Scientists have even determined that snakes may flick their tongues not only to “taste” the air but to also taste objects on the ground. (6)
The signals that snakes receive by flicking their tongues are transferred to the snakes vomeronasal organ or Jacobson’s organ where this sensory information is sent to the brain to be processed.
#11 How Do Snakes Drink Water?
Snakes have the ability to siphon water by using suction, much like drinking from a straw. Snakes utilize rhythmic movement of muscles in their mouth and head to draw water into their mouths and swallow.
Snakes also have what many refer to as a “sponge” (or spongy) mouth. The folds of skin in a snake’s mouth are covered with soft tissue that can soak up water by capillary action; once these spongy tissues are full, muscles in the snake’s mouth can squeeze the “sponge” releasing the trapped water which is then swallowed.
It’s absolutely amazing the adaptations these animals had to make for the lack of lips to help them drink or large tongues (like a dog’s) for lapping up water.
Below is a quick informational video that explains these two processes which snakes use to drink water.
#12 Do Snakes Fart?
The good news for those that don’t have a dog to blame for passing gas is that maybe you can blame your pet snake!
It may be somewhat surprising but snakes do indeed pass gas. It’s not just a bad smell either, you might be surprised to find out that they can be pretty loud too!
Check out the video here (or don’t, you can just trust me) to listen to an actual snake fart!
#13 Do Snakes Have Ears?
Snakes don’t have visible external ears but they do have inner ear structures that are directly attached to their jawbone which allows them to feel the vibrations in their skulls.
However scientists were unsure if snakes could actually hear airborne sounds.
So a team of researchers, led by Christian Bech Christensen, conducted experiments that came to the conclusion that snakes could in fact hear low frequency airborne sounds. (7)
#14 Do Snakes Sleep?
Many may think that because snakes never close their eyes, they don’t or aren’t able to sleep.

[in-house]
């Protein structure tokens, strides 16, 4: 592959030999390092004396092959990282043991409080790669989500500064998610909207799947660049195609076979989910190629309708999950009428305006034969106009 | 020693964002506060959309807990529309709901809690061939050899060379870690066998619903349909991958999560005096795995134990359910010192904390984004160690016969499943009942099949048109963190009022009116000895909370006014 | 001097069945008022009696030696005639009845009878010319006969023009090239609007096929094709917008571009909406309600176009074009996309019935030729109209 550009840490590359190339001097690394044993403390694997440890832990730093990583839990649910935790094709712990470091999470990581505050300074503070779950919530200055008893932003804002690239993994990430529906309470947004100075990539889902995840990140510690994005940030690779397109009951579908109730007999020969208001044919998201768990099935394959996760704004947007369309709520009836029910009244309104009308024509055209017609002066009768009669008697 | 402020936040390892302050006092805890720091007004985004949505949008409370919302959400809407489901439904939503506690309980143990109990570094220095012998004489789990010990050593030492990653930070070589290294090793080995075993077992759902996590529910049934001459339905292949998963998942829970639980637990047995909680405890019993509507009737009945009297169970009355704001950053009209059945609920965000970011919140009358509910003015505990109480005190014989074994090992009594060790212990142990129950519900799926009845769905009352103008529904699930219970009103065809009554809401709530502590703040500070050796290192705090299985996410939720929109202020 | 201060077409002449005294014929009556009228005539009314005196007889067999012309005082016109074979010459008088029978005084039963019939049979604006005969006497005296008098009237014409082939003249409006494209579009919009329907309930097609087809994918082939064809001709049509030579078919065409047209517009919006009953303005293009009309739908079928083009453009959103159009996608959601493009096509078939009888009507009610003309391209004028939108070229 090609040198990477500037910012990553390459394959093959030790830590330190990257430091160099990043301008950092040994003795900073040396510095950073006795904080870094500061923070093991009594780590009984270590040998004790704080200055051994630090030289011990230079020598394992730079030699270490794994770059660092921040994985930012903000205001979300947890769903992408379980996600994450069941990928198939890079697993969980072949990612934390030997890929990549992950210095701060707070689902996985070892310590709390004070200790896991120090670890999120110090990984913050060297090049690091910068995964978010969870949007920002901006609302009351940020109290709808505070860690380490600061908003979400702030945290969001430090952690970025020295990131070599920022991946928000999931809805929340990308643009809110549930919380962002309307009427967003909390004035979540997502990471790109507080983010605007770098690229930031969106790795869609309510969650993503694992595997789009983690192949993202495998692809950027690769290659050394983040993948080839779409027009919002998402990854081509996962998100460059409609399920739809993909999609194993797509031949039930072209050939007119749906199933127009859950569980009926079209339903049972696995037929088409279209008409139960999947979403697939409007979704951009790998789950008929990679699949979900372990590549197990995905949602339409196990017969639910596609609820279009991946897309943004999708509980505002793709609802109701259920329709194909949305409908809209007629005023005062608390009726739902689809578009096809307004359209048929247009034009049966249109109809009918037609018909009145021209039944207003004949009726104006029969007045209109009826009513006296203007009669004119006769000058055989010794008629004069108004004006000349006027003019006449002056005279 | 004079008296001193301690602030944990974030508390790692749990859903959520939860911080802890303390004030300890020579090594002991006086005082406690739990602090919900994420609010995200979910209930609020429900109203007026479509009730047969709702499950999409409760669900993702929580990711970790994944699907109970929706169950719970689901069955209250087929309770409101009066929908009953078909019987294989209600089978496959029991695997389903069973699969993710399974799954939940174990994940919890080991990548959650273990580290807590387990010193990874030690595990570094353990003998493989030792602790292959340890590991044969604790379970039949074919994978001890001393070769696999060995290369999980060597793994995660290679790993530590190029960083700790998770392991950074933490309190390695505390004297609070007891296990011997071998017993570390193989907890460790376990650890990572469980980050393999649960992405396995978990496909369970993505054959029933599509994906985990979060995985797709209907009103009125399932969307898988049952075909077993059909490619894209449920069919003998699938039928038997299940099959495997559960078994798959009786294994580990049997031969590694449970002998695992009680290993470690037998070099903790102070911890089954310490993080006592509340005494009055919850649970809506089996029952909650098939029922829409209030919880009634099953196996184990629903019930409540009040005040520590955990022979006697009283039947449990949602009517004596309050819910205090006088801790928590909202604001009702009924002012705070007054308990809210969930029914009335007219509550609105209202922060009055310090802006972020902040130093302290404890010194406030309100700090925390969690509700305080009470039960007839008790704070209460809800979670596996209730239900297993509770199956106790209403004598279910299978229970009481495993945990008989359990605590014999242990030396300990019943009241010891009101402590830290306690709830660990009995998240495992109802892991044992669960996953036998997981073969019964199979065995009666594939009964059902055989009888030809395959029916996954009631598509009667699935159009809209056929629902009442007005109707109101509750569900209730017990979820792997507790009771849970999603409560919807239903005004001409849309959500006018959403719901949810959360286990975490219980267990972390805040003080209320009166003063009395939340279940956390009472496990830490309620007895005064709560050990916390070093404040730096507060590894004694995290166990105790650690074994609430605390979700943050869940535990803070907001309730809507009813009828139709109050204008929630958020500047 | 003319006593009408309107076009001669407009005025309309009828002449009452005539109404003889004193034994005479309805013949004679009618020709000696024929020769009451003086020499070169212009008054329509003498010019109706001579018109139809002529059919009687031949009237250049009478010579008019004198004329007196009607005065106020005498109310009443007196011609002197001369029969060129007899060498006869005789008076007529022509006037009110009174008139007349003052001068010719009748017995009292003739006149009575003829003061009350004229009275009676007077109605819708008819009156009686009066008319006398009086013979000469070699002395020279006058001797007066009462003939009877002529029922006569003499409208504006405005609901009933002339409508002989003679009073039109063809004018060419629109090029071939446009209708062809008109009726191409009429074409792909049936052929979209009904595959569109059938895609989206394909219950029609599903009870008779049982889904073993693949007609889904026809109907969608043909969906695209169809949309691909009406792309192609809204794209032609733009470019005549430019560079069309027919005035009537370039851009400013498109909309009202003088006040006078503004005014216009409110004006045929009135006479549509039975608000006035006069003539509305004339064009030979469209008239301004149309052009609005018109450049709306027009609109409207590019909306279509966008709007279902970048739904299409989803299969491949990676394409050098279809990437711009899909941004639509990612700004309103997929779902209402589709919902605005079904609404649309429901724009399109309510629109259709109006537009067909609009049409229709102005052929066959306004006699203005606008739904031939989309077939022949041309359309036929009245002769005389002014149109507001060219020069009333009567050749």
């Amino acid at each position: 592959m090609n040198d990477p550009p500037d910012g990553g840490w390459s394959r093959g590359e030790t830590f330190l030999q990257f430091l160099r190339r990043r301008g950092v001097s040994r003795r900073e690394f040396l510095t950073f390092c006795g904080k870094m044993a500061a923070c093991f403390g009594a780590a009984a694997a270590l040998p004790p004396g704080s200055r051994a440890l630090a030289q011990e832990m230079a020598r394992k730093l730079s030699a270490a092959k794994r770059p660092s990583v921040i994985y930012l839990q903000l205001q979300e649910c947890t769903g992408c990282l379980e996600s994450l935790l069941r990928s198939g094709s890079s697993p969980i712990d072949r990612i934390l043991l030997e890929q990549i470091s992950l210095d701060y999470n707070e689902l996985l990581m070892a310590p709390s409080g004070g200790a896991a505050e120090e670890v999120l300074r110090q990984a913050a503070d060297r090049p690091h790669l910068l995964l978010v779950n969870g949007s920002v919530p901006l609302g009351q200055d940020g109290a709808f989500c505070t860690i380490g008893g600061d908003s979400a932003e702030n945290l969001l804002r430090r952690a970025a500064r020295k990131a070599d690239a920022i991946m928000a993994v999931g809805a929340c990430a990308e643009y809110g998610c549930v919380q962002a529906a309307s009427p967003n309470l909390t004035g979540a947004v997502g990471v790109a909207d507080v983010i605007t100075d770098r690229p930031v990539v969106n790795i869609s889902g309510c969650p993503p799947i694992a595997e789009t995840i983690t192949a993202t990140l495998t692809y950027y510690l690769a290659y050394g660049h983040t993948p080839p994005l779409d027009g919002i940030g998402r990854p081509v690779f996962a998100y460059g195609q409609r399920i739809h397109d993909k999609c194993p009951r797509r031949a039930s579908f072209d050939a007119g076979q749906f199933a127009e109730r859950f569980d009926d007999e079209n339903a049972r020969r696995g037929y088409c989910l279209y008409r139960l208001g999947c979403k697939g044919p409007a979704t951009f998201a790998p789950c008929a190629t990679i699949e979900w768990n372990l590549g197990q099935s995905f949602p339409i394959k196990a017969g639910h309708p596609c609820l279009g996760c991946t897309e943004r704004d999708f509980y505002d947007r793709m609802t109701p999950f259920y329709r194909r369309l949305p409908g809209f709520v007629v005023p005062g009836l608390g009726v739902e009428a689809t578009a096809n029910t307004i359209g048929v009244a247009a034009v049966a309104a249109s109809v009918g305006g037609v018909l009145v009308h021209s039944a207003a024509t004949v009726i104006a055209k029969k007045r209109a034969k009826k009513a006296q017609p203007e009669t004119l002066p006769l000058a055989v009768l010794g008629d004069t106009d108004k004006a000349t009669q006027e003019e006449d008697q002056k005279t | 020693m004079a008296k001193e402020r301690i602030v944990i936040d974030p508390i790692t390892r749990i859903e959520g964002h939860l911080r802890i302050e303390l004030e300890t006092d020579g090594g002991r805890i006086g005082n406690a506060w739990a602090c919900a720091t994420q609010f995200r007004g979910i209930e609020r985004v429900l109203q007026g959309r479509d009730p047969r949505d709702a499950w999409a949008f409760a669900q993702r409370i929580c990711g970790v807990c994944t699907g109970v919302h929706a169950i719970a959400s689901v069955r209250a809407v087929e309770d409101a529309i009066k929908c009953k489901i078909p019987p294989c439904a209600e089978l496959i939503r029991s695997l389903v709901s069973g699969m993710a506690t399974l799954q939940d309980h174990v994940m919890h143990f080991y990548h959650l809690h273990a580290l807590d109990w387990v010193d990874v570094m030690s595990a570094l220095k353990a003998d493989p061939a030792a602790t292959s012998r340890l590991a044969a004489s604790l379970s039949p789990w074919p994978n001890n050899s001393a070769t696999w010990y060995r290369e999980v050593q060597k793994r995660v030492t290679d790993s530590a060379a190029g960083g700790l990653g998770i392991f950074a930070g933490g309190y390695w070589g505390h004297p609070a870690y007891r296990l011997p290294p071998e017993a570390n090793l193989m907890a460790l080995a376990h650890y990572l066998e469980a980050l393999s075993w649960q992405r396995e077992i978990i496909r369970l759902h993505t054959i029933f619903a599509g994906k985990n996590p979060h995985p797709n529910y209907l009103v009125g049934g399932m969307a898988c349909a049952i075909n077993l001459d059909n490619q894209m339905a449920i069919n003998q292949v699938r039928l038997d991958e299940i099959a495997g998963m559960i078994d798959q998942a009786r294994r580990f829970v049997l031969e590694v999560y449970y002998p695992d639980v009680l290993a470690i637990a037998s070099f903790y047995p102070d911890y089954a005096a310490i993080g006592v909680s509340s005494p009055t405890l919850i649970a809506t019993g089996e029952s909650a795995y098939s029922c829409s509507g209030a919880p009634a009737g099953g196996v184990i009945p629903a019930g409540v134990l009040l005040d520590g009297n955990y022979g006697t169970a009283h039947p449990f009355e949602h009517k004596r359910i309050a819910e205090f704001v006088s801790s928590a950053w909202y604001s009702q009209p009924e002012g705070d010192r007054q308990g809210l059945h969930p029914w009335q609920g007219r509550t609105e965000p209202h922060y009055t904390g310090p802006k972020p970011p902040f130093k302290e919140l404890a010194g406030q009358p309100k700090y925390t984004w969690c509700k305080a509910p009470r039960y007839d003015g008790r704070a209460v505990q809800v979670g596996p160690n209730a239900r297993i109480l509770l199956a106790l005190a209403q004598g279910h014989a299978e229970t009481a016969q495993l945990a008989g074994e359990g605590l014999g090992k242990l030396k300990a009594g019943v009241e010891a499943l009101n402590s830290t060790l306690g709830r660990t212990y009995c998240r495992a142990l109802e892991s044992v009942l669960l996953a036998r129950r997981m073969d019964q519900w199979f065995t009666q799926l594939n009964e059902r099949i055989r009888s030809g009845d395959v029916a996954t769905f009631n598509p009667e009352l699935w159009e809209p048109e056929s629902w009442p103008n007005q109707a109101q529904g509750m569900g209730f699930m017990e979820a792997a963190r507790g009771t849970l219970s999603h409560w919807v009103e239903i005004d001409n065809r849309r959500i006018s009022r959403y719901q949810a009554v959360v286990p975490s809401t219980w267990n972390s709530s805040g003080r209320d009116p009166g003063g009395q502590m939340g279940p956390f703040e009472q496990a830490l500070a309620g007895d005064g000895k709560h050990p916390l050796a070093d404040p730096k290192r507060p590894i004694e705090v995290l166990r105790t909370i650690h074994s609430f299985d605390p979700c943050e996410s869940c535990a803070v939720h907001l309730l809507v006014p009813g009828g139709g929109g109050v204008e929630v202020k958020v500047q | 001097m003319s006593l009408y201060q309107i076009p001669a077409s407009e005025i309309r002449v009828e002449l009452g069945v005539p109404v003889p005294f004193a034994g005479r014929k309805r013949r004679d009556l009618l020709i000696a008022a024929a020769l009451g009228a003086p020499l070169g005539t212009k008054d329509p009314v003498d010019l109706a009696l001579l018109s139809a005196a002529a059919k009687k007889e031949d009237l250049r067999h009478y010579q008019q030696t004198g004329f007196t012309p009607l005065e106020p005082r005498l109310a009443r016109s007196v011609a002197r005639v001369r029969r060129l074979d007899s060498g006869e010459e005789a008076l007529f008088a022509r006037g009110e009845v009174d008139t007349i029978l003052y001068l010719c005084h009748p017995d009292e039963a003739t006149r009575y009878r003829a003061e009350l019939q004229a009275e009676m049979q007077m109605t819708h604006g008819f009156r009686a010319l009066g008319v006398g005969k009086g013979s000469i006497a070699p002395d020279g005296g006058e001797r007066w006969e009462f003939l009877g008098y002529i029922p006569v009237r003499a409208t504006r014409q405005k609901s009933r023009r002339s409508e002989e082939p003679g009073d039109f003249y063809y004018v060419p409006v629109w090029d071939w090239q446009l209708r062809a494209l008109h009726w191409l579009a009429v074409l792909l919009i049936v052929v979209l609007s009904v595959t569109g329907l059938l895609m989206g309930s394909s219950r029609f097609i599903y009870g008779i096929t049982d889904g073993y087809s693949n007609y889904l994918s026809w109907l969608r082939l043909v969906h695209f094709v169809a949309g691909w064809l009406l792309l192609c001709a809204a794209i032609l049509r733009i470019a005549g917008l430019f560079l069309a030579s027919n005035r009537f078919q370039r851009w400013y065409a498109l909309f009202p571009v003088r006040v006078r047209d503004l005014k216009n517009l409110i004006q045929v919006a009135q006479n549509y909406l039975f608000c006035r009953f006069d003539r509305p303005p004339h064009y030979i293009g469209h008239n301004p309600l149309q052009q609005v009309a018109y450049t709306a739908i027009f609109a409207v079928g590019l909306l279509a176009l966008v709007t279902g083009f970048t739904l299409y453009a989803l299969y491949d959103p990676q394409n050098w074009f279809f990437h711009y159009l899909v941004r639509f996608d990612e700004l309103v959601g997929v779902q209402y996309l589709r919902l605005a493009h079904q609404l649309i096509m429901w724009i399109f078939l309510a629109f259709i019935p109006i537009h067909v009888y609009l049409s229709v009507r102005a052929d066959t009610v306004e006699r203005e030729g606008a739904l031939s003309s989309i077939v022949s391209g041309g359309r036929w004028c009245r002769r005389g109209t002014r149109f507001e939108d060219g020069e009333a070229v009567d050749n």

Even though snakes lack eyelids preventing them from closing their eyes, they still find a way to sleep.
Snakes go through similar REM (rapid eye movement) stages of sleep just like we do; they just sleep with one (actually two) eyes open!
#15 Are Snakes Blind?
It is a common misconception that snakes are either blind or that they “go blind” during various times of the year.
Snakes can see although their sight may be somewhat poor and their sense of smell (and heat detection in some species) may be more relied upon, snakes can see.
As far as the myth that snakes “go blind” during summer or at particular times of year can be traced back to a snake’s shedding process.
The shedding process occurs through distinct stages and during the stage commonly referred to as “blue,” a snake’s normally clear eye scale (cap) will become opaque or a blueish color which eerily resembles the eyes of a blind person or someone with severe cataracts.
This discoloration of the snake’s eye cap does indeed impair its vision but this impairment is only temporary.
As a normal part of the shedding process, the opaque eye cap will soon be removed with the rest of the snake’s shed skin and underneath it will be replaced with a clear scale which the snake can see through.
Conclusion: 15 Snake Facts That Are No Longer Scary
There are NO questions that are too weird, too scary or too “dumb.” Never! In fact look for more of these questions to be answered here in the future!